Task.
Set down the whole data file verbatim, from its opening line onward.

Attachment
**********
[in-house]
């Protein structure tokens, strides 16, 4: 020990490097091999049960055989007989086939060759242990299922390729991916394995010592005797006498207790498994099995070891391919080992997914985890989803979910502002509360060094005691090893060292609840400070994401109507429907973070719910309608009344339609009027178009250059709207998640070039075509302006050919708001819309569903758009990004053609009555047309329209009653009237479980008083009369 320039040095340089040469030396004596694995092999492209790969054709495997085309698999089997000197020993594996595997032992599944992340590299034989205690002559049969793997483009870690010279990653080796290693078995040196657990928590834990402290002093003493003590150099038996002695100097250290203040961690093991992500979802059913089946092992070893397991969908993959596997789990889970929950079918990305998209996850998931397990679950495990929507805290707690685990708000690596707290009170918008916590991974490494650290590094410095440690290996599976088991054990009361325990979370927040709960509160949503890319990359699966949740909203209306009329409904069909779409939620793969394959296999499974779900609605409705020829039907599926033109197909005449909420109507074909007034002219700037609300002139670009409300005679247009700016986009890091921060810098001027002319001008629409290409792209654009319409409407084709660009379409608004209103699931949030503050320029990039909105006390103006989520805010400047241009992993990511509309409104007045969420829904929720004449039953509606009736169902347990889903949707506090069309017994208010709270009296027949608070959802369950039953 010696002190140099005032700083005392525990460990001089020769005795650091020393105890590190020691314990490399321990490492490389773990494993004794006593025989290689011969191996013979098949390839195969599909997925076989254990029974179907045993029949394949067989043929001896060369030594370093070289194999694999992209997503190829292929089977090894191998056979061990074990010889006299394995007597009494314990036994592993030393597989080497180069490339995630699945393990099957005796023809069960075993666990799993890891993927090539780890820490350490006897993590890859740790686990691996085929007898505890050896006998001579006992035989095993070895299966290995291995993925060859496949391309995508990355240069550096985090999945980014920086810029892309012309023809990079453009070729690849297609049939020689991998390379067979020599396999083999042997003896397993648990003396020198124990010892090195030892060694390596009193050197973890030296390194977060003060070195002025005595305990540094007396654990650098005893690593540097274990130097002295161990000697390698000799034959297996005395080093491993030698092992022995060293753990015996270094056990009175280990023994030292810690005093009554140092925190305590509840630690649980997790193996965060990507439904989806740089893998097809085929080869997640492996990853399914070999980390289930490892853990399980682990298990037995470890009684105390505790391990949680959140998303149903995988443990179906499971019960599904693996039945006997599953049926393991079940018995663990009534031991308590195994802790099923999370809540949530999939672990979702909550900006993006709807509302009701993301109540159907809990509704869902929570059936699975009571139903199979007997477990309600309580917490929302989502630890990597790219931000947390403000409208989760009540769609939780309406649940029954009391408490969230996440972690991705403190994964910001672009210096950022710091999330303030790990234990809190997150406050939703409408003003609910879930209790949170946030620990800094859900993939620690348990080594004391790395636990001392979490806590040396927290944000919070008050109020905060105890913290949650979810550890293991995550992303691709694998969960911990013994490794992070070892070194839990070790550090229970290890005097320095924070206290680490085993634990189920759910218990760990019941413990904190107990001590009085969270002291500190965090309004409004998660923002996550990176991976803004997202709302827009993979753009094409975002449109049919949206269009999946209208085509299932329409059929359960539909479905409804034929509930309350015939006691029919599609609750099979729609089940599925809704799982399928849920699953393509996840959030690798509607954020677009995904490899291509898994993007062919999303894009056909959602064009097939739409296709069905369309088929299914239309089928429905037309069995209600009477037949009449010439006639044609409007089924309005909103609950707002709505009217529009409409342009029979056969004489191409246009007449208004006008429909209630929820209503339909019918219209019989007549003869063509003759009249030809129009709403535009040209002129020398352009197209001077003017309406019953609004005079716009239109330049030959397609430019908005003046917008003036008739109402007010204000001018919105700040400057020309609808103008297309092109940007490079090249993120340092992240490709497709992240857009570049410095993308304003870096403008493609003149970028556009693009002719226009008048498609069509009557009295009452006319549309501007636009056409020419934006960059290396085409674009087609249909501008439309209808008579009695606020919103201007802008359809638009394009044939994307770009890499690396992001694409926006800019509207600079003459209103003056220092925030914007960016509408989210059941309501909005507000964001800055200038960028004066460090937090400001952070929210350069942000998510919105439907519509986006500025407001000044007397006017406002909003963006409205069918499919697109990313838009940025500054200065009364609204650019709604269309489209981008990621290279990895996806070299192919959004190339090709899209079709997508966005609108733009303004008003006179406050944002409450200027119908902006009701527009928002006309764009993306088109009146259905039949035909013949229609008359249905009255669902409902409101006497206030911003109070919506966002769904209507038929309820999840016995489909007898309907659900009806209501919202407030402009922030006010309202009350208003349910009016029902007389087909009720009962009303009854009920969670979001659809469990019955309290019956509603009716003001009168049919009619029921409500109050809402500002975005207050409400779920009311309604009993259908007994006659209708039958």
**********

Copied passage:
[in-house]
């Protein structure tokens, strides 16, 4: 020990490097091999049960055989007989086939060759242990299922390729991916394995010592005797006498207790498994099995070891391919080992997914985890989803979910502002509360060094005691090893060292609840400070994401109507429907973070719910309608009344339609009027178009250059709207998640070039075509302006050919708001819309569903758009990004053609009555047309329209009653009237479980008083009369 320039040095340089040469030396004596694995092999492209790969054709495997085309698999089997000197020993594996595997032992599944992340590299034989205690002559049969793997483009870690010279990653080796290693078995040196657990928590834990402290002093003493003590150099038996002695100097250290203040961690093991992500979802059913089946092992070893397991969908993959596997789990889970929950079918990305998209996850998931397990679950495990929507805290707690685990708000690596707290009170918008916590991974490494650290590094410095440690290996599976088991054990009361325990979370927040709960509160949503890319990359699966949740909203209306009329409904069909779409939620793969394959296999499974779900609605409705020829039907599926033109197909005449909420109507074909007034002219700037609300002139670009409300005679247009700016986009890091921060810098001027002319001008629409290409792209654009319409409407084709660009379409608004209103699931949030503050320029990039909105006390103006989520805010400047241009992993990511509309409104007045969420829904929720004449039953509606009736169902347990889903949707506090069309017994208010709270009296027949608070959802369950039953 010696002190140099005032700083005392525990460990001089020769005795650091020393105890590190020691314990490399321990490492490389773990494993004794006593025989290689011969191996013979098949390839195969599909997925076989254990029974179907045993029949394949067989043929001896060369030594370093070289194999694999992209997503190829292929089977090894191998056979061990074990010889006299394995007597009494314990036994592993030393597989080497180069490339995630699945393990099957005796023809069960075993666990799993890891993927090539780890820490350490006897993590890859740790686990691996085929007898505890050896006998001579006992035989095993070895299966290995291995993925060859496949391309995508990355240069550096985090999945980014920086810029892309012309023809990079453009070729690849297609049939020689991998390379067979020599396999083999042997003896397993648990003396020198124990010892090195030892060694390596009193050197973890030296390194977060003060070195002025005595305990540094007396654990650098005893690593540097274990130097002295161990000697390698000799034959297996005395080093491993030698092992022995060293753990015996270094056990009175280990023994030292810690005093009554140092925190305590509840630690649980997790193996965060990507439904989806740089893998097809085929080869997640492996990853399914070999980390289930490892853990399980682990298990037995470890009684105390505790391990949680959140998303149903995988443990179906499971019960599904693996039945006997599953049926393991079940018995663990009534031991308590195994802790099923999370809540949530999939672990979702909550900006993006709807509302009701993301109540159907809990509704869902929570059936699975009571139903199979007997477990309600309580917490929302989502630890990597790219931000947390403000409208989760009540769609939780309406649940029954009391408490969230996440972690991705403190994964910001672009210096950022710091999330303030790990234990809190997150406050939703409408003003609910879930209790949170946030620990800094859900993939620690348990080594004391790395636990001392979490806590040396927290944000919070008050109020905060105890913290949650979810550890293991995550992303691709694998969960911990013994490794992070070892070194839990070790550090229970290890005097320095924070206290680490085993634990189920759910218990760990019941413990904190107990001590009085969270002291500190965090309004409004998660923002996550990176991976803004997202709302827009993979753009094409975002449109049919949206269009999946209208085509299932329409059929359960539909479905409804034929509930309350015939006691029919599609609750099979729609089940599925809704799982399928849920699953393509996840959030690798509607954020677009995904490899291509898994993007062919999303894009056909959602064009097939739409296709069905369309088929299914239309089928429905037309069995209600009477037949009449010439006639044609409007089924309005909103609950707002709505009217529009409409342009029979056969004489191409246009007449208004006008429909209630929820209503339909019918219209019989007549003869063509003759009249030809129009709403535009040209002129020398352009197209001077003017309406019953609004005079716009239109330049030959397609430019908005003046917008003036008739109402007010204000001018919105700040400057020309609808103008297309092109940007490079090249993120340092992240490709497709992240857009570049410095993308304003870096403008493609003149970028556009693009002719226009008048498609069509009557009295009452006319549309501007636009056409020419934006960059290396085409674009087609249909501008439309209808008579009695606020919103201007802008359809638009394009044939994307770009890499690396992001694409926006800019509207600079003459209103003056220092925030914007960016509408989210059941309501909005507000964001800055200038960028004066460090937090400001952070929210350069942000998510919105439907519509986006500025407001000044007397006017406002909003963006409205069918499919697109990313838009940025500054200065009364609204650019709604269309489209981008990621290279990895996806070299192919959004190339090709899209079709997508966005609108733009303004008003006179406050944002409450200027119908902006009701527009928002006309764009993306088109009146259905039949035909013949229609008359249905009255669902409902409101006497206030911003109070919506966002769904209507038929309820999840016995489909007898309907659900009806209501919202407030402009922030006010309202009350208003349910009016029902007389087909009720009962009303009854009920969670979001659809469990019955309290019956509603009716003001009168049919009619029921409500109050809402500002975005207050409400779920009311309604009993259908007994006659209708039958």